Two decades ago, the Public Affairs Research Institute (Pari) characterised South Africa’s public procurement system as one “in crisis”. Pari identified the complicated, fragmented and often inconsistent regulatory regime as one of the five major causes of this crisis.
Twenty years later, part one of the Zondo commission report has dedicated 135 pages to the procurement crisis and tells us that the problem has “simply gotten much worse”. Like Pari, the Zondo report identifies the complex and fragmented legal framework as a major hurdle that must be overcome.
Both the Pari and Zondo reports, and many in between, highlight that a weak, disjointed and unnecessarily complex regulatory framework promotes poor governance in public procurement. This causes a waste of taxpayers’ resources and results in a failure to relieve the marginalised from dire socioeconomic pressures. Although political and administrative will are required to prevent the abuse of procurement processes by employees of organs of state — a clear, streamlined, strong legal framework, which demands transparency, good management, prevention of misconduct, accountability and control — is equally necessary to ensure better public procurement practices.
The South African government spends about R800-billion on public procurement annually, the majority of which is meant to address the needs of poor and marginalised people. News reports, however, paint a grim picture of the fruitless and wasteful use of public funds meant for citizens. Shocking examples include the Passenger Rail Agency of South Africa’s spending of R2.3-billion for locomotives that could not be used, the annual payment of R108.3-million in rent for unoccupied office buildings by the department of defence, and the procurement of arms in the 1999 arms deal. In total, the latter cost South Africa about R142-billion for arms that are seldomly used.
READ MORE: Zondo report, part 1 and 2: a short overview
A chilling perspective on the harmful effects of ineffective procurement processes on learners is evident in the education sector. Thousands of schools still lack the essential resources they need to provide basic education, while the money meant to provide these resources is often wasted due to poor public procurement. The harm is felt by children, who struggle to learn because of classes being overcrowded; stationery and textbooks not being provided — on time or at all; and their lives put at risk as they are forced to use unsafe pit latrines.
There are several examples of the waste of public funds in the education sector. For example, in October 2020, the Bhisho high court halted a R538-million payment by the Eastern Cape education department due to irregularities in the awarding of a contract for matriculants to rent tablets.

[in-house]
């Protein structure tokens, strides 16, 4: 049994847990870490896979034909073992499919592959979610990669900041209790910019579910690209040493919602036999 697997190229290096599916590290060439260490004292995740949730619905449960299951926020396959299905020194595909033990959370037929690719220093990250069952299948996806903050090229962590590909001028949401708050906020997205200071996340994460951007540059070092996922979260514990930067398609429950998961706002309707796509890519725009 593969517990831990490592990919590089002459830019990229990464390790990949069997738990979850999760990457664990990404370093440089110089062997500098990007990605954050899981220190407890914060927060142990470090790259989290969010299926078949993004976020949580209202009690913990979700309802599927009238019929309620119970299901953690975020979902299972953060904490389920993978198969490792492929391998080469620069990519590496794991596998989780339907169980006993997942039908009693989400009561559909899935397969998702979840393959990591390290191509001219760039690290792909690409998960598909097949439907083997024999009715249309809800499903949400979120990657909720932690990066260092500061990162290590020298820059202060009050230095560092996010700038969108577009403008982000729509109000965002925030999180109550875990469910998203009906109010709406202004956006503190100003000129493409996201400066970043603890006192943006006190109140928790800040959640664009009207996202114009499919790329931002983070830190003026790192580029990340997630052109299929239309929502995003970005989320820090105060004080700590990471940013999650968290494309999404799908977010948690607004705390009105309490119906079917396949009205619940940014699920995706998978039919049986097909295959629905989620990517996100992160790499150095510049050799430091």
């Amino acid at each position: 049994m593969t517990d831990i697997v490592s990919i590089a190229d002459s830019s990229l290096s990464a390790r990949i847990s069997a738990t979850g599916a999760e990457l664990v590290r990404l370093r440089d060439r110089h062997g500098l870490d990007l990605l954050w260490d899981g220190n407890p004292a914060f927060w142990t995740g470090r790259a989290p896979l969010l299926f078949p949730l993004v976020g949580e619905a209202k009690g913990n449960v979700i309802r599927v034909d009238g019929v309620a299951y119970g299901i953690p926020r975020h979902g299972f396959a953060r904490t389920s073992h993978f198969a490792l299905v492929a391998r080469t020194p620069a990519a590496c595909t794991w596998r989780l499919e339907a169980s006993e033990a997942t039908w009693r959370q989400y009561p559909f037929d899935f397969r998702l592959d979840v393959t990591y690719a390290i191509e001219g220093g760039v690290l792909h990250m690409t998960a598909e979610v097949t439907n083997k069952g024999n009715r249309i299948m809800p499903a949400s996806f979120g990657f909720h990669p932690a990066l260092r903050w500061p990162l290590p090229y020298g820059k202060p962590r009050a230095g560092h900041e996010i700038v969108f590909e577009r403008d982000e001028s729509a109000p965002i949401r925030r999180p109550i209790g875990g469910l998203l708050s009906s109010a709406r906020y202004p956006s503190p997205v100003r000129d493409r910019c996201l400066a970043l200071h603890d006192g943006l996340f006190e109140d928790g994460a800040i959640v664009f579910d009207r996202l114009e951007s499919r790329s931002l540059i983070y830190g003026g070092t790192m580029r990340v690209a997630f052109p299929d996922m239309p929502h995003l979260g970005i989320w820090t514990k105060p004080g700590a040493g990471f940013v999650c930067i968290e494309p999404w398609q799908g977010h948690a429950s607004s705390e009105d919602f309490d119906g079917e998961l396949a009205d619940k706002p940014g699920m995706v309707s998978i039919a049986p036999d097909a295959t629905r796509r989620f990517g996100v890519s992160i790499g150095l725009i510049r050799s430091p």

More recently, in February 2022, the Special Investigating Unit successfully challenged a decision by the Gauteng department of education to award contracts worth R431-million to “decontaminate” schools because the procurement process was “manifestly unlawful” and because the money was paid out to service providers through a process that was “haphazard, unfair and littered with procurement irregularities”.
According to the auditor general’s 2019-20 PFMA Citizen’s Report, the KwaZulu-Natal education department has incurred at least R1.58-billion in irregular expenditure in the past three years; for its part, the national department of basic education incurred at least R80-million in fruitless and wasteful expenditure for infrastructure projects that were cancelled. According to the auditor general, the main reason for the irregular spending and the fruitless and wasteful expenditure was noncompliance with legislation in contracts or procurement processes, such as failing to follow policies on competitive bidding or seeking quotations on services sought.
Current legal framework
Public procurement is governed by section 217 of the constitution, which requires public procurement to be conducted in accordance with a system that is fair, equitable, transparent, competitive and cost effective. The Public Finance Management Act (PFMA) and the Preferential Procurement Policy Framework Act (PPPFA) give accounting authorities the power to determine how procurement processes will be conducted in an entity or department — a function over which the treasury exercises oversight.
Although this is not a problem per se as each department or entity is, theoretically, best equipped to determine and implement its own procurement processes, this creates an “over-decentralisation” of procurement processes that creates numerous problems.